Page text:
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How essential is the human person?

ILIA DELIO, OSF 

The western notion of the human person can be traced back to the Stoics who defined the human person as equipped with a rational nature. Cicero used the term “person” as a generic characterization and as a mark of individuality which cannot easily be communicated to other persons.  “Person” identifies what a human being is, namely, a rational being and thus a moral subject accountable for his or her deeds.  The Stoic tradition was encapsulated in the later definition by the Christian philosopher Boethius (48–524) who, in his treatise On the Two Natures: Against Eutyches, defined a person as “the individual substance of a rational nature.”   Human personhood is the capacity for rational discernment present in an individual human being.   The word “person” contains the Latin “sonare” which can be translated as “to sound” and the prefix “per” which can be translated as “through.”  The word “person” therefore means “to sound through.”  Boethius was aware of the concept of person as a theater mask through which sound comes forth amplifying the actor’s voice (per–sonare). It is unclear, however, if the word “person” actually had this Latin root as suggested by Boethius or was imported from the Persian word persu (also meaning a mask).  What is conveyed in the word “person” is relationality; a person is defined not by what someone does (that is, function) rather by who one is related to (for example, the character in a play). Hence, personhood is manifest in relationality.

From fixed autonomy to deep interconnectedness 

Despite the root meaning of person as relational, the emphasis on individuality and rationality defined the human person up until the 20th century.  The human person was marked by a fixed essence, a higher order of being than other creatures with a dignity of perfection, as Thomas Aquinas noted (Summa theologiae 1.29.3). The term “individual” gained prominence with the rise of modern science and technology. The invention of the printing press, Cartesian philosophy’s “turn to the subject,” and the Reformation all emphasized the ability of the mental over the material, spirit over matter. The person was an individual center of thought, one who could read, interpret and freely respond.  The Newtonian mechanistic world furthered a sense of autonomy of the individual, one related to other individuals according to established laws.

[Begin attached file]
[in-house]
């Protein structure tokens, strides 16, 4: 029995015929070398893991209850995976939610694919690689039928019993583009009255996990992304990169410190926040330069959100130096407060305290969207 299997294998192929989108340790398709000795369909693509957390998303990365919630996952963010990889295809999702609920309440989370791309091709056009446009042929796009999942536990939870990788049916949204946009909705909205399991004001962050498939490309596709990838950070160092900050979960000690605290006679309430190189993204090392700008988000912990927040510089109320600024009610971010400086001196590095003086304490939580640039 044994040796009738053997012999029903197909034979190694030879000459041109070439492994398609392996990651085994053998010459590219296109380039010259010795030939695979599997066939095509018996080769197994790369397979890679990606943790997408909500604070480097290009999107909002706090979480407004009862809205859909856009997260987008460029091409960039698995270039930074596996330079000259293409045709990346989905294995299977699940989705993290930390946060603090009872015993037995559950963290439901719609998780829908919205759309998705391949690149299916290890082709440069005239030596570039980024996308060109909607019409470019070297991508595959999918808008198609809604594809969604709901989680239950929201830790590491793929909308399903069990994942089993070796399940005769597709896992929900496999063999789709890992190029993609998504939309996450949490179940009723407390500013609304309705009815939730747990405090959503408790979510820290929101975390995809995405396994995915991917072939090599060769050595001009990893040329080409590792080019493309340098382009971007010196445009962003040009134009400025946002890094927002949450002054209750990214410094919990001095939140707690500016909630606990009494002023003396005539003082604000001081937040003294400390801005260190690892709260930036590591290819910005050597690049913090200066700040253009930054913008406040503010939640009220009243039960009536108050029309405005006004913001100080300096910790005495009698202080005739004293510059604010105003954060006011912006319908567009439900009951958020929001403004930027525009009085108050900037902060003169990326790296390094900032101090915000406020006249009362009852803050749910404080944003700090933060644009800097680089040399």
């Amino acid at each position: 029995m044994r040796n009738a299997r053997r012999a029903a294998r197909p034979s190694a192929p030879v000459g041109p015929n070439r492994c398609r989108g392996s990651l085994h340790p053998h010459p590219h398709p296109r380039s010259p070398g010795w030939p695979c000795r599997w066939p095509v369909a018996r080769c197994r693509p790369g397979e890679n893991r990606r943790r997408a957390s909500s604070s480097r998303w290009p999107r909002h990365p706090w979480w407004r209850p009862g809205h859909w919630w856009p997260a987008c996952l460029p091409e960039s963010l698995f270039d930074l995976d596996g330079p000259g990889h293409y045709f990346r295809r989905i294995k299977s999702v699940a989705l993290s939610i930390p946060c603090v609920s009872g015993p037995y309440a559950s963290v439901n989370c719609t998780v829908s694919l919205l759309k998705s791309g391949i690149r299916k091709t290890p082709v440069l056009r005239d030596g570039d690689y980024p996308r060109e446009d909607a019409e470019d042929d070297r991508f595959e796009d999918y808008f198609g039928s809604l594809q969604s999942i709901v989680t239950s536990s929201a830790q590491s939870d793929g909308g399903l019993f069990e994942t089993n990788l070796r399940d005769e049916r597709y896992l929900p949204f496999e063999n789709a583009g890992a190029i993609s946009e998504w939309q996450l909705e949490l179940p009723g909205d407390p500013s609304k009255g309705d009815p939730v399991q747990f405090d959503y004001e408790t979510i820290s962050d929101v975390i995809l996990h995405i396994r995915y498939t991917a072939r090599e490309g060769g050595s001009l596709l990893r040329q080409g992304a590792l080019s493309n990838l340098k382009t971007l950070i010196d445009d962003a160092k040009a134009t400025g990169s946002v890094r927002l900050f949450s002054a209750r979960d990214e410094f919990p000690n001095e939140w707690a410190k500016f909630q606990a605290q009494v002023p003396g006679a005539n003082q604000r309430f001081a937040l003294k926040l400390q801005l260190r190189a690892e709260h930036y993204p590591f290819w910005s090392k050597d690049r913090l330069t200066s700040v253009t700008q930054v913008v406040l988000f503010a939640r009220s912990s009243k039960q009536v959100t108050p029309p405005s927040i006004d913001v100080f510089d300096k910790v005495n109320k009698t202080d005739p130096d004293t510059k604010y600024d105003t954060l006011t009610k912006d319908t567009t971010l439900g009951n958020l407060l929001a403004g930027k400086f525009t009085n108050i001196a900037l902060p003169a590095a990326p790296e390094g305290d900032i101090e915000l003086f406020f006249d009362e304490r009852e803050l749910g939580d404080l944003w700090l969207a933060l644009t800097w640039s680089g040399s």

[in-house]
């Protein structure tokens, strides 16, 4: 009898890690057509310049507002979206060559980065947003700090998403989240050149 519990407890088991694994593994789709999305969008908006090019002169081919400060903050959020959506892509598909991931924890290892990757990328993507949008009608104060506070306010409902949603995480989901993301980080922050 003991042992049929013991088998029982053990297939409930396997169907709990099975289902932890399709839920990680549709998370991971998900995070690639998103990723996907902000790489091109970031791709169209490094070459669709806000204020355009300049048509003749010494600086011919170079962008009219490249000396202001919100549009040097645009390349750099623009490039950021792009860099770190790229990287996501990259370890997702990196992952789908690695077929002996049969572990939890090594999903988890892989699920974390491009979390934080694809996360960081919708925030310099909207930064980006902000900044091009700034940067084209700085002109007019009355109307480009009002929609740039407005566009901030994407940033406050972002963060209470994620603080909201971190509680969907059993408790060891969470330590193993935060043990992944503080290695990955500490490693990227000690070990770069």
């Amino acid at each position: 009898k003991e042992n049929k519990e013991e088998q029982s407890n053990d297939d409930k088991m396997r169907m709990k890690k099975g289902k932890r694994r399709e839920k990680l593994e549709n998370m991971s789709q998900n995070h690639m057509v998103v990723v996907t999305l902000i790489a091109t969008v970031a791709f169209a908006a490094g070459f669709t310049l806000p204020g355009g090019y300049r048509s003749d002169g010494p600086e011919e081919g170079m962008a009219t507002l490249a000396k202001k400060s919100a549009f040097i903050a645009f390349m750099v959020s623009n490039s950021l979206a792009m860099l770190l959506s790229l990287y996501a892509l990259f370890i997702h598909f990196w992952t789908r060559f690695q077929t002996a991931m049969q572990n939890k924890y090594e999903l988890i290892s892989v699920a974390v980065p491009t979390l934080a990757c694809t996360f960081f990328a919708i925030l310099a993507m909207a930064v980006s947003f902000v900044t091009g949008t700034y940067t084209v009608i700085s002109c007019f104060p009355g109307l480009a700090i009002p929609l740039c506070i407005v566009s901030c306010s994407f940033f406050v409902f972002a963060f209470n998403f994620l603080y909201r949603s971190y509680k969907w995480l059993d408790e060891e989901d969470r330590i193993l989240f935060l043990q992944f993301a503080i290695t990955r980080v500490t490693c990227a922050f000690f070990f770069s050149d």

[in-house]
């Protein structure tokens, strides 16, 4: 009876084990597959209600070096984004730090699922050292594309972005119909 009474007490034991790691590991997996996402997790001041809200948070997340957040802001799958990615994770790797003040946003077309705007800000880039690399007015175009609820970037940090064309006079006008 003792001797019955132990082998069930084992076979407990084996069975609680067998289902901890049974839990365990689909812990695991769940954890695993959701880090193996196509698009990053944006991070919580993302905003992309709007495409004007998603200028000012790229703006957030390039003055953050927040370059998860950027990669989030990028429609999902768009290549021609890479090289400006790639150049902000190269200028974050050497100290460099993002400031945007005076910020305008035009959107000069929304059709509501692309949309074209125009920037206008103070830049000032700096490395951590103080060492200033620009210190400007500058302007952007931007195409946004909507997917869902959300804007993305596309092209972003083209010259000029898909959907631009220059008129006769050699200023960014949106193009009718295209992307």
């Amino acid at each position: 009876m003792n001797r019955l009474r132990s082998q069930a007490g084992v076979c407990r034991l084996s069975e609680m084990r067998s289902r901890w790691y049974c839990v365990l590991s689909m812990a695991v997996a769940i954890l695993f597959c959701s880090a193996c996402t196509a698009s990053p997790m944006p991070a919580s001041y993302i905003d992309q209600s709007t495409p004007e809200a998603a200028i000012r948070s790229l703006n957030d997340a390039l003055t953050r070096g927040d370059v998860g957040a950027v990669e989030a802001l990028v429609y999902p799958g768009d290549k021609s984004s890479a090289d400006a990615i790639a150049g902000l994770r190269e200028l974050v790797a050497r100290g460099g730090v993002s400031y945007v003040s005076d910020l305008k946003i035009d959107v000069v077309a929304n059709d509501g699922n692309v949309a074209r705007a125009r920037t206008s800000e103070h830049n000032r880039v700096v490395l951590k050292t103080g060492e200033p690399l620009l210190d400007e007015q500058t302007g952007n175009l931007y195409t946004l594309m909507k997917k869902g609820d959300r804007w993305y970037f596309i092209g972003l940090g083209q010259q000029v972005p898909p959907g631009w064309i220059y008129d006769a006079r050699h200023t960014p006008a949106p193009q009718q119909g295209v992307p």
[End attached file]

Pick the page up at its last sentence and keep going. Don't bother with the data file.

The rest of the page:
The two pillars of twentieth century science that have influenced the meaning of the human person are evolution and quantum physics.  Evolution means that nature does not operate according to fixed laws but to the dynamic interplay of law, chance and deep time.   Quantum physics indicates that reality is a vast unified sea of matter and energy, two facets of the same universal process.  Matter is not composed of basic building blocks but complicated webs of relations.  Modern science transforms our understanding of personhood from fixed autonomy to deep interconnectedness.

Evolution, posthumanity, and transhumanism

Today, the human person, considered in light of modern science, can no longer be identified with perfect fixed being, since there are no fixed essences in evolution. Rather, nature is incomplete and subject to ongoing creativity.  The human person is not a ready-made fact but the outflow of billions of years of evolution, beginning with cosmogenesis (13.7 billion years ago), and the billions of years that led to biogenesis.  Evolution is a process which means that, given a sufficient amount of time and the right conditions, new species, such as homo sapiens, can emerge in nature.  Humans are integrally part of evolution and emerge with a level of intelligence and consciousness that allows us to stand apart and reflect on the process itself.  From the point of science, the human person is more like an eddy in a stream than a perfect creature of nature.  Neuroscience, for example, reveals the plasticity of the human brain in relation to the environment and the interplay between mind, brain and culture.

What is less certain is whether the human person is the apex of biological evolution or a transitional species in evolution.  Advocates of posthumanity maintain that the human person will become extinct in the not too distant future.  Transhumanists believe that technology will enhance and perfect the human person, enabling us to transcend the biological limits of suffering, aging and death.  A new posthuman species is on the horizon, aptly called techno sapiens, with a new digitized body, free and unconstrained by the physical and temporal limitations of the flesh.  Is the human person sacred?  Or is transhumanism part of God’s ongoing creative action?  These are questions that must be engaged for the future of humankind.

Ilia Delio, OSF is a Senior Fellow at the Woodstock Theological Center and Director of Catholic Studies at Georgetown University. Delio’s research concentrates in science and religion, with a focus on transhumanism, nature and ecology, and evolutionary theology. Her book, The Emergent Christ (Orbis, 2011) explores the meaning of Christian faith in light of evolution. Her new book The Unbearable Wholeness of Being: God, Evolution and the Power of Love (Orbis, 2013) will be released this spring.

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